'After entry of the consent injunction in the Celanese case early in 1958 and the preliminary injunction in this case late in 1958, defendant in 1959 marketed mattress pads labeled 'DuPont nylon filled' and 'All new materials consisting of synthetic fibers.' The Better Business Bureau investigated these mattress pads and found that they contained no nylon whatsoever and 59.2 per cent cotton which is not a synthetic fiber.


'Beginning in 1958 and continuing into 1963, defendant marketed mattress pads with labels reading: 'Filling 100% Estron' or 'All 'Estron' Acetate Filling Fiber,' 'Estron' being the trademark of Tennessee Eastman Company for its acetate fiber. Plaintiff's analytical tests on two of these pads established that the pads contained less than 60 per cent acetate.'


We do not hold that it is irrelevant whether the parties are in direct competition; compensation for diverted trade is one important purpose which an accounting may serve. To restrict accountings to this single purpose, however, fails to take account of the other purposes served by the trademark law. Under the circumstances of this case, a judgment limited to an injunction is clearly inadequate to deter those who deliberately engage in commercial piracy which defrauds thousands of consumers and injures a trade name built up at considerable cost by legitimate means.


The judgment of the district court is reversed and the case is remanded for an accounting.11


MOORE, Circuit Judge (concurring and dissenting):


Although I concur in the result, namely, that the case should be reversed and remanded, I cannot subscribe to the reasons advanced by the majority for so doing or the limited relief granted, i.e., 'an accounting of the defendant's profits.' From the facts as found by the trial court, I have no hesitation in concluding that defendant should be required to respond to such damages within the trial court's discretion as may be justified by the proof. The trial court itself might well have reached this result had it not felt bound by decisions of this court which it interpreted as holding 'that in such a situation (where the parties are not competitors) an accounting of profits may not be allowed * * *' Accordingly, the court concluded (Concl. of Law 7), 'Since the parties are not competitors, plaintiff is not entitled to an accounting of defendant's profits.'


I find nothing in the statute, 15 U.S.C.A. 1117 (35, Lanham Act) which premises recovery upon the existence of a competitive situation. A plaintiff is specifically entitled 'to recover (1) defendant's profits' and is told that he need 'prove defendant's sales only,' leaving to the defendant to 'prove all elements of cost or deduction claimed.' In addition, a plaintiff may recover '(2) any damages sustained by the plaintiff.' Thus, if a defendant were to prove slight profit or none, the plaintiff might gain a hollow victory. However, 'damages sustained' might be established on some factual basis or theory other than 'defendant's profits.' For example, would it be too farfetched to hold defendant here to its statements to the public that its mattress pads were filled with 'acrilan'? If equity would now do that which ought to have been done, plaintiff might have as damages its profit on 'acrilan' sales to defendant in such quantities as would have been necessary to fill the pads with genuine 'acrilan' and not floor sweepings and waste material or damages on the theory of unjust enrichment. Furthermore, the statute permits the court, if 'the amount of the recovery based on profits is either inadequate or excessive,' in its discretion to 'enter judgment for such sum as the court shall find to be just, according to the circumstances of the case.' Therefore, on remand the trial court should be free to enter a judgment upon such equitable basis as may be warranted by the proof.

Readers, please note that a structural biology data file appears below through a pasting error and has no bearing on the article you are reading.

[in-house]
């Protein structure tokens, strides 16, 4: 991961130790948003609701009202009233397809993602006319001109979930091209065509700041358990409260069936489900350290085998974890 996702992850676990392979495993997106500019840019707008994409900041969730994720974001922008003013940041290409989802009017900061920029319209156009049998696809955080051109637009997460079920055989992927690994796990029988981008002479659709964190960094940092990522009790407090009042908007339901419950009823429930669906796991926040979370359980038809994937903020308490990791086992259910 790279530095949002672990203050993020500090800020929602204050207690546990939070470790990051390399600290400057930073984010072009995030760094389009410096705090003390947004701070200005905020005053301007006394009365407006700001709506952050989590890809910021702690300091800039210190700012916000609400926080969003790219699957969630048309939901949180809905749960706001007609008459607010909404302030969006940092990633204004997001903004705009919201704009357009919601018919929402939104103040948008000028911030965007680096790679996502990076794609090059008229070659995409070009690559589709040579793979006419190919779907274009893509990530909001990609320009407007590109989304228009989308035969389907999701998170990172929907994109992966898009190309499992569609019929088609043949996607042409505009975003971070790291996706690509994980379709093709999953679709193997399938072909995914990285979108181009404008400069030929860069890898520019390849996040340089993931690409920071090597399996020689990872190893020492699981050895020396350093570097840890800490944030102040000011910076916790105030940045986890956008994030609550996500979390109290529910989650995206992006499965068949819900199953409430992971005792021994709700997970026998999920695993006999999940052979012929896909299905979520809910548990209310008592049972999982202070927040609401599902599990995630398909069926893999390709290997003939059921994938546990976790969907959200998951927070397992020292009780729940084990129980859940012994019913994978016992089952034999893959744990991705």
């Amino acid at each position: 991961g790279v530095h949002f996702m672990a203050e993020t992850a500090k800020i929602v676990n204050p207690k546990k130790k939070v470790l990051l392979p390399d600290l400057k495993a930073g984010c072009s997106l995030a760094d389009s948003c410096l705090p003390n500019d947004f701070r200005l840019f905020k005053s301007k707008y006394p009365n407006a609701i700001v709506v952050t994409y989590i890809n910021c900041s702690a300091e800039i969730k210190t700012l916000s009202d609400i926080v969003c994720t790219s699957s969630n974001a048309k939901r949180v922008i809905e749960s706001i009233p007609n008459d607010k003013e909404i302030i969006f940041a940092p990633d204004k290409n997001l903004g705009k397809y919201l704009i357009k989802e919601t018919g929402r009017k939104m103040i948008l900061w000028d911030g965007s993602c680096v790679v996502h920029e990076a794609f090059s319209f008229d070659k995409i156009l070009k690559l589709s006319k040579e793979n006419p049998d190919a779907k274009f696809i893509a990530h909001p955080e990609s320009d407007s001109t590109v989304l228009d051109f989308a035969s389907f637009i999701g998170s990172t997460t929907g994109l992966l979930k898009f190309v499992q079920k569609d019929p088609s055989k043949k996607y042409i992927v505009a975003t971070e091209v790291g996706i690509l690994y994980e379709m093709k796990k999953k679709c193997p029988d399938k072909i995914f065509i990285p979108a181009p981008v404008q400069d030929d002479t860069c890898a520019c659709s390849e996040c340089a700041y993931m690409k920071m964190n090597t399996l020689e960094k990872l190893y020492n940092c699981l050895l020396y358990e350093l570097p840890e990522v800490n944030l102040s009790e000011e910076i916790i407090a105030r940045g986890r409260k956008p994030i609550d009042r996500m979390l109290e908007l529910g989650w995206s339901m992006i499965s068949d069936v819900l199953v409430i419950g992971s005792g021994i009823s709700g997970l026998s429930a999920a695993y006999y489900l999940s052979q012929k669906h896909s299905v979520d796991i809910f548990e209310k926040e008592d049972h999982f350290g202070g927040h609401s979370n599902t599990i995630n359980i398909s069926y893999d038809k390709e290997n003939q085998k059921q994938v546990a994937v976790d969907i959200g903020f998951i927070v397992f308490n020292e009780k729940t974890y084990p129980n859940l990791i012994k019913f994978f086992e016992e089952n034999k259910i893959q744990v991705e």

In Admiral Corporation v. Price Vacuum Stores (E.D.Pa.1956), 141 F.Supp. 796, 801, the court commented that:


'It seems scarcely equitable, however, for an infringer to reap the benefits of a trademark he has stolen, force the registrant to the expense and delay of litigation, and then escape payment of damages on the theory that the registrant suffered no loss. To impose on the infringer nothing more serious than an injunction when he is caught is a tacit invitation to other infringement.'


In Blue Bell Co. v. Frontier Ref. Co., 213 F.2d 354, 363 (10th Cir. 1954), the court stated that 'recovery is predicated upon the equitable principle of unjust enrichment, not the legal theory of provable damages.' That decision has since been cited approvingly by this court in Maternally Yours, Inc. v. Your Maternity Shop, 234 F.2d 538, 545 (2d Cir. 1956). See also 4 Callman, Unfair Competition and Trade-Marks 1860 & n. 74 (2d ed. 1950). Thus, the fact that plaintiff was not in direct competition with defendant or may not have lost sales directly to defendant is not so relevant to the propriety of an accounting of profits as they are to an award of damages. Compare Vandenburgh, Trademark Law and Procedure 386 & n. 17 (1959), with id. 385 & n. 11.


Plaintiff undoubtedly has been adversely affected by defendant's unlawful infringement. Defendant, in turn, has made sales of mattress pads and at least to this extent has unjustly enriched itself. Equity requires that the barrier, if such it be, of the Rohrlich and Penco cases be surmounted. The law must keep pace with industrial and economic reality. Today products sold on a nationwide basis contain scores of component parts manufactured by others. In the textile and synthetic fiber field particularly, chemical and textile companies produce fibers under such trademarked names as 'nylon,' 'dacron,' 'orlon,' 'caprolan,' 'creslan,' 'kodel,' 'lycra,' and many others, which are not sold to the purchasing public as such but are important and well-advertised ingredients of many household articles and articles of apparel.